It’s quite simple to replace your old or malfunctioning toilet. The latest technology in plumbing has made it possible to design water-efficient toilets. Modern toilets are overcoming the performance issues that came with earlier models.
It’s actually possible to spend below $250 to replace an inefficient toilet unit with a top quality and high-efficiency toilet. All you need to do is making your choice wisely.
For instance, toilets made from 1996 and beyond use around 1.6 gallons of water per flush, something that has been quite challenging for property owners.
Today, toilets that consume 1.6 gallons of water have evolved such that they come with a wider passage section behind the toilet bowl and wider openings in the flush valve.
The wideness allows for short and powerful flushes. The result is reduced toilet clogging and fewer, short flushes.
Problems of toilet clogging are common with older toilets. Our Sydney plumbers say that these problems still exist with modern but inferior toilets. It’s advisable to check the toilet models you find from your local hardware store, including their pricing.
Simply check them online to find out what other users say about them. New toilets tend to undergo a “debugging” mode where issues such as malfunctioning parts and leaks are most common.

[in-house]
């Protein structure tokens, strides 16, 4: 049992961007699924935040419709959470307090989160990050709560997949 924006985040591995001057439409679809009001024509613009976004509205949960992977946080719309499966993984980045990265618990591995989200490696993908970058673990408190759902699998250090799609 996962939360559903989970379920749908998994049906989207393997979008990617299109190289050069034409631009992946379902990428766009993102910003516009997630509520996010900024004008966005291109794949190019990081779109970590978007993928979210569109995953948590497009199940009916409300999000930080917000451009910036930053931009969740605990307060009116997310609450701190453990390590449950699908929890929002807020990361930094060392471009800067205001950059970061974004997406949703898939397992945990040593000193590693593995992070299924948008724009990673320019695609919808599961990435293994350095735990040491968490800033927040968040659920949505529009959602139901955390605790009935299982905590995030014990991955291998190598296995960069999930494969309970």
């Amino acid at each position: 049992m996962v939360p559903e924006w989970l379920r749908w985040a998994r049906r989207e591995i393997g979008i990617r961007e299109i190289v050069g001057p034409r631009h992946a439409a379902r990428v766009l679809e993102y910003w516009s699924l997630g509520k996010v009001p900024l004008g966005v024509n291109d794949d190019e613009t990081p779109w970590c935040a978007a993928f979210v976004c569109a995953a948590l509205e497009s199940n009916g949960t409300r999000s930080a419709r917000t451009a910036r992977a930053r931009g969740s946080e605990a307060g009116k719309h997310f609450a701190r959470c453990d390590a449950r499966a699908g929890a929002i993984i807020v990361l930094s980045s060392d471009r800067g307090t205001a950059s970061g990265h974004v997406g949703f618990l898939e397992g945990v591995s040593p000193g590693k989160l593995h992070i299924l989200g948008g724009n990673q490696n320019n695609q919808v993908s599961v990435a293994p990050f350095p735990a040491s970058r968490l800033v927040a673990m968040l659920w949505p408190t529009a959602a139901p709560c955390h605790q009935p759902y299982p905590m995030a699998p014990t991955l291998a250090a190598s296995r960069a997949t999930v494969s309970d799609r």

When choosing a toilet, make your choice based on flush performance, reliability, and ease of installing.
You’ll only do some little research and stand a better chance of finding a high-performance and efficient toilet to serve you for many years to come.
TERMS YOU NEED TO KNOW
TOOLS & SUPPLIES YOU WILL NEED
- A sponge and bucket
- Rubber gloves
- Supply tube
- Utility knife
- Putty knife
- Adjustable wrench
- A channel-type of pliers
- Regular pliers
- Toilet seat
- Bolts for the toilet seat
- Penetrating oil
- Wax ring that has a flange
- Wax ring that doesn’t have a flange
- Teflon tape
Required Skills: Using hand tools / lifting at least 20-25 kgs / making some compression joints
Difficulty Level: Moderate (You’ll need to spare at least an hour to complete this project)